Let’s Talk About Penguins

March 29, 2012 § 1 Comment

Two has always seemed a cute age to me.  An age when kids start talking more and giving glimpses into how their minds work.  Liam has recently been entertaining us with his conversations and oversvations.

Let’s talk about penguins

Liam: “Let’s talk about penguins”

Joel: “ok, what do you know about penguins?”

Liam: “waddle, waddle waddle”

The little purple pillow

Apparently someone at daycare has a little purple pillow for nap time.  Liam talked about it one weekend at every bed time. 

Liam: And maybe, I wish, we could buy one for me at the store for me…but in black

Turns out that the little purple pillow is a purple lady bug Pillow Pal mini.  We found a brown monkey pillow pal at the store. It’s not black but it has replaced the much loved bear-bear.

That’s Hillarious

Me:  “Liam, if you go poop in the potty you can have TWO chocolate chips!”

Liam: “That’s hillarious”

Yup, I’m laughing all the way to the oxyclean bucket.

We can maaaaaaake it!

Joel sitting on the couch one afternoon with Liam on his lap: “Ugh, Daddy needs more coffee.”

Liam: “Daddy needs a beer.”

Joel: “We don’t have any, buddy.”

Liam, jumping down and rudding to the kitchen: “Yeah, we can maaaaaaaaake it!”

Liam on muffins

“It’s like a cupcake”

Night

March 7, 2012 § 1 Comment

“They’re right to call it a broken night…. You crawl back to bed and you lie there trying to do the jigsaw of sleep with half the pieces missing.”  – Kate Reddy, I Don’t Know How She Does It

I’ve been trying to fit the peices for over two years. Liam is not an easy sleeper.  He didn’t sleep through the night until he was a year and a half, and even then it was hit or miss.  Recently there has been a weekend trip out of town, potty training, and late winter colds.  It’s been a while since we’ve had a solid night of sleep.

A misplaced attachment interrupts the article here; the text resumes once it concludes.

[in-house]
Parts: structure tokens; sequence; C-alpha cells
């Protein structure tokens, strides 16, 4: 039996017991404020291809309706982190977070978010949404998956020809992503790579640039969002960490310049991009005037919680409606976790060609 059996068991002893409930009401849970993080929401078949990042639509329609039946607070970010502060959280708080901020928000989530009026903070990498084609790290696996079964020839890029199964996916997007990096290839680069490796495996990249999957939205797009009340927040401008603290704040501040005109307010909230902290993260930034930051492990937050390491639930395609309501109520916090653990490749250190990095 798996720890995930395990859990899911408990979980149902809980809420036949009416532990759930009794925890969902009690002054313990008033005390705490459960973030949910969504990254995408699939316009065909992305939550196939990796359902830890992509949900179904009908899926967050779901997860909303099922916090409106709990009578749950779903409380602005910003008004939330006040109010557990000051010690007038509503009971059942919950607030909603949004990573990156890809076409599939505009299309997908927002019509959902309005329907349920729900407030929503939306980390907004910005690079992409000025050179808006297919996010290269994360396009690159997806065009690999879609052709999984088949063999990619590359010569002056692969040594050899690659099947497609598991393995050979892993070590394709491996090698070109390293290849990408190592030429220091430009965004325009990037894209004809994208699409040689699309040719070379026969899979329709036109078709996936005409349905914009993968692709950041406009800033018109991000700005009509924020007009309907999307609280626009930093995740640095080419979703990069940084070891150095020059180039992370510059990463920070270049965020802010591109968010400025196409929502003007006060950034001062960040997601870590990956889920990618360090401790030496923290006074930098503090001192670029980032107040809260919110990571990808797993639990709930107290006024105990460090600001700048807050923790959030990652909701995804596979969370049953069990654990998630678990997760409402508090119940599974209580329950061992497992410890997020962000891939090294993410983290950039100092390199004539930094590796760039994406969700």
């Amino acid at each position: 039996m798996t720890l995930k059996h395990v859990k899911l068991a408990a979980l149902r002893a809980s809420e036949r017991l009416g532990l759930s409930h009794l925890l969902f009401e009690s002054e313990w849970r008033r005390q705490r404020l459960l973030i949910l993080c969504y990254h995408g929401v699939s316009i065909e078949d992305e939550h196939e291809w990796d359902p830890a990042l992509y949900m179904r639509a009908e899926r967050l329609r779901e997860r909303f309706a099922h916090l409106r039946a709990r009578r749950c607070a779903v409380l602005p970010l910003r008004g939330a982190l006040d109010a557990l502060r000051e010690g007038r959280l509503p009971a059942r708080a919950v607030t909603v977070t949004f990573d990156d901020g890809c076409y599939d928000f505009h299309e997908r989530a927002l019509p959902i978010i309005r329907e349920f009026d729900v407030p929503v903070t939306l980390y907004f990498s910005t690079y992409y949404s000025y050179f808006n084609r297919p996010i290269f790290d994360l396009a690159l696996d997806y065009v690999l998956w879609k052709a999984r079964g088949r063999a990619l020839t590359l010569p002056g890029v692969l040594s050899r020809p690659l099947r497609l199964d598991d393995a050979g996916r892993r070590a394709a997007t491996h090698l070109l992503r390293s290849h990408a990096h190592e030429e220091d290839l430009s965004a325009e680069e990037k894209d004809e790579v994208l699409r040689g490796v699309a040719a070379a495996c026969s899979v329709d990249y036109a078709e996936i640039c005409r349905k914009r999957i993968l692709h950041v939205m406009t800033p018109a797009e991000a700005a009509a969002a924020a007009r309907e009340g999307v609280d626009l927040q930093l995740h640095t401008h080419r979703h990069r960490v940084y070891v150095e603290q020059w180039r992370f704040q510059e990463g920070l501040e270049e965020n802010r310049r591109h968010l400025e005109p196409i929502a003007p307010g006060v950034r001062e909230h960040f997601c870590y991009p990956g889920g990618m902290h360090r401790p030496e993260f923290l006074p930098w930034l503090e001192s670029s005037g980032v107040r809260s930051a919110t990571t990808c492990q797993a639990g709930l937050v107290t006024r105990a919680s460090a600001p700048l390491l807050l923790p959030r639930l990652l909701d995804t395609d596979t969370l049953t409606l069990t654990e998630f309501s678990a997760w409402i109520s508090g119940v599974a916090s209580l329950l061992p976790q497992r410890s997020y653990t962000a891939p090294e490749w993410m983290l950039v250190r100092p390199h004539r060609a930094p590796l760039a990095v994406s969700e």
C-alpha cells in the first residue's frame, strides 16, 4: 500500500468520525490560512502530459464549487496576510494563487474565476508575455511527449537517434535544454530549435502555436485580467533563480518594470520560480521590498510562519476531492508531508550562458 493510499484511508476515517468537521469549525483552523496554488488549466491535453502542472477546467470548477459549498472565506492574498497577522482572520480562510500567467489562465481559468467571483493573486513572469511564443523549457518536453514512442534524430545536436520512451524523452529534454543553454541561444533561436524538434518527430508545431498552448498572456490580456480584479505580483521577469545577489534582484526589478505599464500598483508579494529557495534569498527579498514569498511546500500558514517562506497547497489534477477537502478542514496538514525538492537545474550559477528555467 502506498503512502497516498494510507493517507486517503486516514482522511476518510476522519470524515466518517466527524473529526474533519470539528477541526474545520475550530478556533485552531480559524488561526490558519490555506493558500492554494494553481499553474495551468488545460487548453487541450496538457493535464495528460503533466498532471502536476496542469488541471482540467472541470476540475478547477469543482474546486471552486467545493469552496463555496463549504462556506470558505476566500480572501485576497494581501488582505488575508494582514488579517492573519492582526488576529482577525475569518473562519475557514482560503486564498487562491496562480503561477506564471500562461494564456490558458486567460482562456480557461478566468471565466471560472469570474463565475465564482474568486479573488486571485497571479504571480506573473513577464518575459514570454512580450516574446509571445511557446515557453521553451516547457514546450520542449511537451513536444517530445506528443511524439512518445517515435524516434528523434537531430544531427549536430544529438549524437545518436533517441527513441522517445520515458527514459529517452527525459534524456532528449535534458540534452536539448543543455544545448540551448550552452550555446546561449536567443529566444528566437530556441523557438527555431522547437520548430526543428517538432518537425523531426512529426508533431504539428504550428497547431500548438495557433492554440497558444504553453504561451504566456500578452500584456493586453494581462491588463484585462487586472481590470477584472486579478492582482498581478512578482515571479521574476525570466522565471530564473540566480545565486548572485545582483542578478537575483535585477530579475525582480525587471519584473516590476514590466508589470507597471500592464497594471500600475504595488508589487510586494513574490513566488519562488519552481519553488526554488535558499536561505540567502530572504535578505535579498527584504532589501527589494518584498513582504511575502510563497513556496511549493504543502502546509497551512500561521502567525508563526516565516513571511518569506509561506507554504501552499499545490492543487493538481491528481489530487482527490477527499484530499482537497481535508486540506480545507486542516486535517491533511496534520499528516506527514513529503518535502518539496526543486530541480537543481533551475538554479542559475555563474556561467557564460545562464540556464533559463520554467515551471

I know parents all over the world are dancing the same jigsaw.  But in the dark at 3:15am it seems like just us. I glimpse tomorrow’s exhaustion and rushed morning, and the peices shatter.

Stop the Insanity

March 6, 2012 § 4 Comments

I’m not sure if a commute actually becomes easier over time or if you just become insanely oblivious to the blur of red taillights that stretch out ahead. 

I’ve had a 45-60 min drive to work for the majority of my adult life. When I mention this I get a mix of incredulity and pity from my non-commuting friends, an exasperated sigh of commiseration from my fellow road warriors.  And it can be frustrating to have the success of getting out of the house early erased by a jam that adds an extra half hour to the drive.  It can also be enjoyable to sit in the quiet of my car and listen to a good book.  Since returning to work this past August I’ve {attemped to} stop the insanity of my commute with a string of quite enjoyable audiobooks.

The Help – A group of friends set a date to see the movie so I listened to the entire 18 hour audio book in one week because I wanted to ‘read’ it before seeing it.  Loved the story.  Loved the narrators.  This book was definately better listened too.  Each character was read by a different narrator and they brought the book to life.

Eat, Pray, Love – This was the one dud.  The movie looked cute and I was interested in seeing it so I thought I’d ‘read’ the book first.  It was on the bestseller list so thousands of people can’t be wrong, can they?  They can.  I got through the part in Italy because the food descriptions sounded delicious.  But when we got to the next destination and started spending all our time medetating I totally lost interest.  I’m happy it worked out for the author to take a year long trip around the world to find herself, but I just couldn’t relate.  I didn’t have the patients to listen to her issues.  I mean, the rest of us just get up, go to work, get over it and get on with it.

The Kitchen House – Set on a Virginia Plantation in the 1790’s, The Kitchen House is like The Help on steroids.  I was totally captivated,  drove down the highway chewing my fingernails, and on more than one occasion arrived at work near tears.  The characters were so deep I felt for all of them, even the ones I dispised.  I would definately recommend this one.  But be warned that it will require some emotional energy.

The Forgotten Garden – This was the first book I read by Kate Morton; I will definately be looking for more from her.   It spins the stories of seval different characters and weaves them all togehter in a facinating tale set in the late 1800’s – early 1900’s.  Every mystery solved uncovers a new set of questions.  I thouroughly enjoyed this book and the delicious melancholy that it left to linger in.

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